How schools have planned to protect learners from Ebola
Whereas many schools across the country await guidelines from the ministries of Education and Health on what they should do to protect learners from Ebola outbreak, some have started restricting visitors.
Schools are among the places that attract huge crowds, necessitating their heads to heighten vigilance to ensure safety of learners.
Some private schools running boarding sections had by yesterday moved to restrict entry of visitors into the school as well as stopping students from leaving school premises to avoid contact with the outside population.
The head mistress of Immaculate Hearts Girls school, Sr Gladys Kachope, yesterday said they had since sensitised their students and teachers about the outbreak and on how to observe personal hygiene. “We have also instructed our doctor in the sick bay to be on the lookout in case we report any outbreak within the school,” she added.
Government on Tuesday declared the outbreak of the Ebola Sudan variant in Uganda following a confirmed case in Mubende.
According to the World Health Organisation, Ebola is a viral disease transmitted mainly through contact with fluids or blood of an infected person.
Some school heads said they would use the same preventive measures they applied during Covid-19 to avert Ebola outbreak in schools, given the likeness of the two diseases.
The head teacher of Kololo Secondary School, Mr Edward Kanonya, said they would enforce hand washing among students using the infrastructure that was put in place during the Covid-19 pandemic.
“The good thing is that we have experience of Covid-19 and the spread of Ebola is similar to Covid-19. Based on the previous experience, we are ready to prevent the disease from our learners,” Mr Kanonya told Daily Naijium in a telephone interview.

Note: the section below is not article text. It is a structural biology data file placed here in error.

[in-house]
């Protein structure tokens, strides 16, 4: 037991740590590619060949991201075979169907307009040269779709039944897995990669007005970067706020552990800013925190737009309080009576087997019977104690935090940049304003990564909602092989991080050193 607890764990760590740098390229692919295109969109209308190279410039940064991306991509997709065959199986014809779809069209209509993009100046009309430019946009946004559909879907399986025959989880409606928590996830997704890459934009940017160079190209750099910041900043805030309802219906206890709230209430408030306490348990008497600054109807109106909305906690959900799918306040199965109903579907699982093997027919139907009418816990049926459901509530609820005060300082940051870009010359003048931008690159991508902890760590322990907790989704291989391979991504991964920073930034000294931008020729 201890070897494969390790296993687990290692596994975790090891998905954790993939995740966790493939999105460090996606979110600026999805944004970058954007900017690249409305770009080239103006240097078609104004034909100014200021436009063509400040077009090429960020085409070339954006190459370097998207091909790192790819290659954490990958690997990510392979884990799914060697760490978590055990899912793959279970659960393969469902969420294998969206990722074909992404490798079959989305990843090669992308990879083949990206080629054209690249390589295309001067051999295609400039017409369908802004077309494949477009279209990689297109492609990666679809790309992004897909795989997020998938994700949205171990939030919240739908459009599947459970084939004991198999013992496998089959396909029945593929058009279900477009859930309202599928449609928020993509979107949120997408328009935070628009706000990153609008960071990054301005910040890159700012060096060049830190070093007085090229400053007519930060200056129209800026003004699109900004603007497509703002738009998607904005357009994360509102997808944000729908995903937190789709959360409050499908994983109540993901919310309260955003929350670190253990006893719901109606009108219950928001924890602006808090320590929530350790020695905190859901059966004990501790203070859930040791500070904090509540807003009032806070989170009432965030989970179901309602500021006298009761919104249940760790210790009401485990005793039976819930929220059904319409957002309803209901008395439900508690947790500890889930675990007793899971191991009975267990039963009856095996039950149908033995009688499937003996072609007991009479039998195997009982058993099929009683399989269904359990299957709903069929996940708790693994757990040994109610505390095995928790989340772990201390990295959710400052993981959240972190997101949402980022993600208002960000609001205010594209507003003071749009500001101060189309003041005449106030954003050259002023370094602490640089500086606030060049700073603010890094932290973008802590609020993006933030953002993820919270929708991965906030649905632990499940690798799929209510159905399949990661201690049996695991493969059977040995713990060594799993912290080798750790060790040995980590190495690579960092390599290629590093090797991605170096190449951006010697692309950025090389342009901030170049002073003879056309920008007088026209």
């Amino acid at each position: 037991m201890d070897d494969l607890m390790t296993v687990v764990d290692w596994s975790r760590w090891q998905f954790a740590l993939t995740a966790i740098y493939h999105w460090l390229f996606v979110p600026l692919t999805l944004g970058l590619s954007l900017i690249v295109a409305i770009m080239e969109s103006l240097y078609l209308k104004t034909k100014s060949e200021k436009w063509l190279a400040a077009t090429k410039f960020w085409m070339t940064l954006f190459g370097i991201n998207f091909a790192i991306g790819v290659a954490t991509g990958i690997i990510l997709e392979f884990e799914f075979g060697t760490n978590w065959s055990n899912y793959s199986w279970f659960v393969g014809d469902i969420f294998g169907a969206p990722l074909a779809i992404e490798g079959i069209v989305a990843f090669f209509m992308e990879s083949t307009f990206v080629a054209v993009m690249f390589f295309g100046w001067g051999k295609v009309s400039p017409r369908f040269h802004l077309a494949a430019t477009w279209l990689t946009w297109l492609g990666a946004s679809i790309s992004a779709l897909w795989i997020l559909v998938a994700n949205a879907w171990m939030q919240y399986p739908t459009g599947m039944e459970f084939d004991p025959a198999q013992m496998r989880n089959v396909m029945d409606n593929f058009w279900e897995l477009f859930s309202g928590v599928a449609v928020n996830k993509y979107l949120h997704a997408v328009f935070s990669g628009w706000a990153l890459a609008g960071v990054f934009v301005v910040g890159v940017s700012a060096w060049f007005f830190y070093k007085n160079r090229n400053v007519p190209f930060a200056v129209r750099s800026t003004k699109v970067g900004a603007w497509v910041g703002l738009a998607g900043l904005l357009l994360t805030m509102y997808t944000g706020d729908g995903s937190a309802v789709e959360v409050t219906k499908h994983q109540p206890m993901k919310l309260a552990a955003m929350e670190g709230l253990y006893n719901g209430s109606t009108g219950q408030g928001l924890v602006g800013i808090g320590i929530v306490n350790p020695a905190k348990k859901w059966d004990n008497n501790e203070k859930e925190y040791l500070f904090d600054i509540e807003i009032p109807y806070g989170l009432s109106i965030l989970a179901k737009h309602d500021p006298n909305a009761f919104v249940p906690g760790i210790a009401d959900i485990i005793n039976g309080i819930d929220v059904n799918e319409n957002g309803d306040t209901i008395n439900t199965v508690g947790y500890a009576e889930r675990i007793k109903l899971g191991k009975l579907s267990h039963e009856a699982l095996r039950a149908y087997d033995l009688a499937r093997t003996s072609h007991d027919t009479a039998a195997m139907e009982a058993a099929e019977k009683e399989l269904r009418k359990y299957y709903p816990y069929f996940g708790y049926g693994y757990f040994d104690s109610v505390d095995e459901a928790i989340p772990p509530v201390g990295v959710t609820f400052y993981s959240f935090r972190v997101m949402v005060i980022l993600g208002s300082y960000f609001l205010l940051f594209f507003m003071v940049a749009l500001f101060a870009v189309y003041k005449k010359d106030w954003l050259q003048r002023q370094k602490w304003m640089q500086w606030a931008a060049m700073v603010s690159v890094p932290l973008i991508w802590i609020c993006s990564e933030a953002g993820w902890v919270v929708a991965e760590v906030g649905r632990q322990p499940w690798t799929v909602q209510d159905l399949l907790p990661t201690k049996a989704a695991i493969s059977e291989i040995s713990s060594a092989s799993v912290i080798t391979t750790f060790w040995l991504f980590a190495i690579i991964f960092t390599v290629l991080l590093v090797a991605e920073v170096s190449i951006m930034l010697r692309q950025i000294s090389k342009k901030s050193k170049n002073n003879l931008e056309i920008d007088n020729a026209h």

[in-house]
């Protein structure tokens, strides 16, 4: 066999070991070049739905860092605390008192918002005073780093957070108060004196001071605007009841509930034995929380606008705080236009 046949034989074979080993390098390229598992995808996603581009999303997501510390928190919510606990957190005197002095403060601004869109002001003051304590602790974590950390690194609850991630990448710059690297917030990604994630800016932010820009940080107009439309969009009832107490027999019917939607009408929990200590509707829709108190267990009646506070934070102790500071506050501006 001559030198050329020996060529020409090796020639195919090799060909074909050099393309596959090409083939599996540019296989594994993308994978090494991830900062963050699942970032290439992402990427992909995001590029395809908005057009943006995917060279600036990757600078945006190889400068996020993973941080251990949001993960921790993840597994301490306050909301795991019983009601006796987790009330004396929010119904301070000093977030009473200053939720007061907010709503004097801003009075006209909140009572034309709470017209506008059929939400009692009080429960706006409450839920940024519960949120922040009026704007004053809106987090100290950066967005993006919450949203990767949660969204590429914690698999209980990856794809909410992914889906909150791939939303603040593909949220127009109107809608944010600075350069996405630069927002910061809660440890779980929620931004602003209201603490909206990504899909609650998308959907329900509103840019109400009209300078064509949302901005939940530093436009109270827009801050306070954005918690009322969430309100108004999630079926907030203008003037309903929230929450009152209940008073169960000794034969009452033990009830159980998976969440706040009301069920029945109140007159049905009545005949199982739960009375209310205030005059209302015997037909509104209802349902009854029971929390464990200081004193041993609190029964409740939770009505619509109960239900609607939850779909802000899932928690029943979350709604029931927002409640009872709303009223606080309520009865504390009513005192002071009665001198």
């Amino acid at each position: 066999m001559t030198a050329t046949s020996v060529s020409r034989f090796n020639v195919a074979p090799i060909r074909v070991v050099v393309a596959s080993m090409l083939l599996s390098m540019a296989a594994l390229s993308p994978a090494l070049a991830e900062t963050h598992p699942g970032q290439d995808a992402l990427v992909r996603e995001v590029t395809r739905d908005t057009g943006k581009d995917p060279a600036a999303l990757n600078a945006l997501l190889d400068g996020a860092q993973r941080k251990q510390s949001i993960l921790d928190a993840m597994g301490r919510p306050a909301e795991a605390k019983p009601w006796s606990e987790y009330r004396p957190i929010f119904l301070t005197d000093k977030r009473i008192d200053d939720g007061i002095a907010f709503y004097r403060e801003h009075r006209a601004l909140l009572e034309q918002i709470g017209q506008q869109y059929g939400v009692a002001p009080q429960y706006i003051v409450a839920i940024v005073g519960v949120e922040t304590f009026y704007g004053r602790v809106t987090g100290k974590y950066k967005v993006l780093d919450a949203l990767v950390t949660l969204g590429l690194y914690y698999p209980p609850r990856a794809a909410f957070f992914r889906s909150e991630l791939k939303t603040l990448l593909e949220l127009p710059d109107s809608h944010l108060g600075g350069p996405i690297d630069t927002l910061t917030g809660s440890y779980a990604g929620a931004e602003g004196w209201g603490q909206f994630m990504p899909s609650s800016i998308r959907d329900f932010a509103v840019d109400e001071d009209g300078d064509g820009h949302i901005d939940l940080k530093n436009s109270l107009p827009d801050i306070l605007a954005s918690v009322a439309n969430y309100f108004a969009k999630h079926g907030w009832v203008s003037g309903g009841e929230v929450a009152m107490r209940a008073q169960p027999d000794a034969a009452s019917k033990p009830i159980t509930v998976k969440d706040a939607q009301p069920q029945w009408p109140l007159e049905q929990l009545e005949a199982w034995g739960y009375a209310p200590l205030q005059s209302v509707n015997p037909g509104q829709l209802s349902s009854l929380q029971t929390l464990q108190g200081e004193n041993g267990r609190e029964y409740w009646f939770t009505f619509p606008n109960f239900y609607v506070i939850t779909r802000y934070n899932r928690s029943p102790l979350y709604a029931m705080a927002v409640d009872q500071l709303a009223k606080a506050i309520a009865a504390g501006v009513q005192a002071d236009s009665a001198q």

“We shall also enforce wearing of masks among the students and staff who had become complacent,” he added.
The associations of private and government schools across the country said they were in dilemma over what steps to take since the ministries of Education and Health had not issued them with guidelines to be followed in schools given their special characteristics.
According to the statistics by the Ministry of Education during Covid-19, there are more than 15 million learners in all the education institutions across the country. Some of these learners are in boarding while others in the day section, making it hard for schools to regulate contacts.
“We have not got directives from the ministry of Education on what to do. For now, we await safeguards schools should follow to prevent the outbreak and we shall pass it to our schools,” Mr Martin Okiria, the national chairperson of Secondary Schools’ Head Teachers’ Association, said on Wednesday.
The chairperson of the national private education institution, Mr Hasadu Kirabira, said they were sending a team from the association today to meet with Ministry of Health officials to formulate guidelines for schools.
He, however, said schools with boarding sections have previously not been affected, but they cannot take the latest outbreak lightly.
“Just like the Ministry of Education worked with schools to formulate guidelines for Covid-19, we are sending our technical team to the Ministry of Health to come up with ways in which schools can intervene in the fight against Ebola,” Mr Kirabira said.
The Ministry of Education spokesperson, Dr Denis Mugimba, yesterday said it was the responsibility of the Ministry of Health to come up with the guidelines.
Guidelines for schools
The spokesperson of the Ministry of Health, Mr Emmanuel Ainebyoona, yesterday said the ministry is working on the guidelines for schools.
He said at the moment, schools can use the available messages the Ministry has passed out to sensitise the learners and teachers about the signs and prevention of Ebola.
“We always have continuity of learning during Ebola outbreaks amid vigilance and sensitisation of heads of school, teachers and learners which has started,” Mr Ainebyoona said.